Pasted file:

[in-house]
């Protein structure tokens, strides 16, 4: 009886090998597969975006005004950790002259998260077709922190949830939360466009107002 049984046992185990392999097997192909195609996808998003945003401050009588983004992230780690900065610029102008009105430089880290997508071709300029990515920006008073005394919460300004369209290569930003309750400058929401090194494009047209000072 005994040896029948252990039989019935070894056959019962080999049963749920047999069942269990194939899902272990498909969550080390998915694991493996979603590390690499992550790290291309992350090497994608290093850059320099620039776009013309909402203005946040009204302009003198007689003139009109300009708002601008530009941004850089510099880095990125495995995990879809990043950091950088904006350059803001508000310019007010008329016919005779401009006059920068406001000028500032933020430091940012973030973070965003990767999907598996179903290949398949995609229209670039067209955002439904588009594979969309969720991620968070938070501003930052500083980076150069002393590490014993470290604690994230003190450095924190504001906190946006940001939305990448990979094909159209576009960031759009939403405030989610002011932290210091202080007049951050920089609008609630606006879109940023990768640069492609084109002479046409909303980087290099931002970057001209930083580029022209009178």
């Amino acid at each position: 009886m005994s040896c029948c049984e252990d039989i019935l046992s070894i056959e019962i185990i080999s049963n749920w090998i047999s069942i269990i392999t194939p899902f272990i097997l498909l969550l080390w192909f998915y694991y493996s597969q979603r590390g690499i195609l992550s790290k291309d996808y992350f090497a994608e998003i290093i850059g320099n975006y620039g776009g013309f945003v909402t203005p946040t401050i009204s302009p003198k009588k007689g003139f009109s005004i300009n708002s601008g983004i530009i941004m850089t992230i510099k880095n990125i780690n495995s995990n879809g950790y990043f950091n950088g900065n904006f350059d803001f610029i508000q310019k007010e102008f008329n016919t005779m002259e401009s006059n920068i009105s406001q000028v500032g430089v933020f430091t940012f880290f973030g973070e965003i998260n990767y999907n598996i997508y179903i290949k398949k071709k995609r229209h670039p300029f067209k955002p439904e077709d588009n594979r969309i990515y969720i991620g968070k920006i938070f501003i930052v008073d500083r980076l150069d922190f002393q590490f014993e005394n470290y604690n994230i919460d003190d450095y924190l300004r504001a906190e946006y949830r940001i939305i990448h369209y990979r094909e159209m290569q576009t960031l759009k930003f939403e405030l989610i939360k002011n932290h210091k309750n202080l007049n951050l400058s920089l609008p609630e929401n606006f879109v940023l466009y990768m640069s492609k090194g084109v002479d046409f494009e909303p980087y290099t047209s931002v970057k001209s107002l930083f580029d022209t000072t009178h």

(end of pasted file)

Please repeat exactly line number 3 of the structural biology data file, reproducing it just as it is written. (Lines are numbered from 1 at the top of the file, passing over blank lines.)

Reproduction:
């Amino acid at each position: 009886m005994s040896c029948c049984e252990d039989i019935l046992s070894i056959e019962i185990i080999s049963n749920w090998i047999s069942i269990i392999t194939p899902f272990i097997l498909l969550l080390w192909f998915y694991y493996s597969q979603r590390g690499i195609l992550s790290k291309d996808y992350f090497a994608e998003i290093i850059g320099n975006y620039g776009g013309f945003v909402t203005p946040t401050i009204s302009p003198k009588k007689g003139f009109s005004i300009n708002s601008g983004i530009i941004m850089t992230i510099k880095n990125i780690n495995s995990n879809g950790y990043f950091n950088g900065n904006f350059d803001f610029i508000q310019k007010e102008f008329n016919t005779m002259e401009s006059n920068i009105s406001q000028v500032g430089v933020f430091t940012f880290f973030g973070e965003i998260n990767y999907n598996i997508y179903i290949k398949k071709k995609r229209h670039p300029f067209k955002p439904e077709d588009n594979r969309i990515y969720i991620g968070k920006i938070f501003i930052v008073d500083r980076l150069d922190f002393q590490f014993e005394n470290y604690n994230i919460d003190d450095y924190l300004r504001a906190e946006y949830r940001i939305i990448h369209y990979r094909e159209m290569q576009t960031l759009k930003f939403e405030l989610i939360k002011n932290h210091k309750n202080l007049n951050l400058s920089l609008p609630e929401n606006f879109v940023l466009y990768m640069s492609k090194g084109v002479d046409f494009e909303p980087y290099t047209s931002v970057k001209s107002l930083f580029d022209t000072t009178h």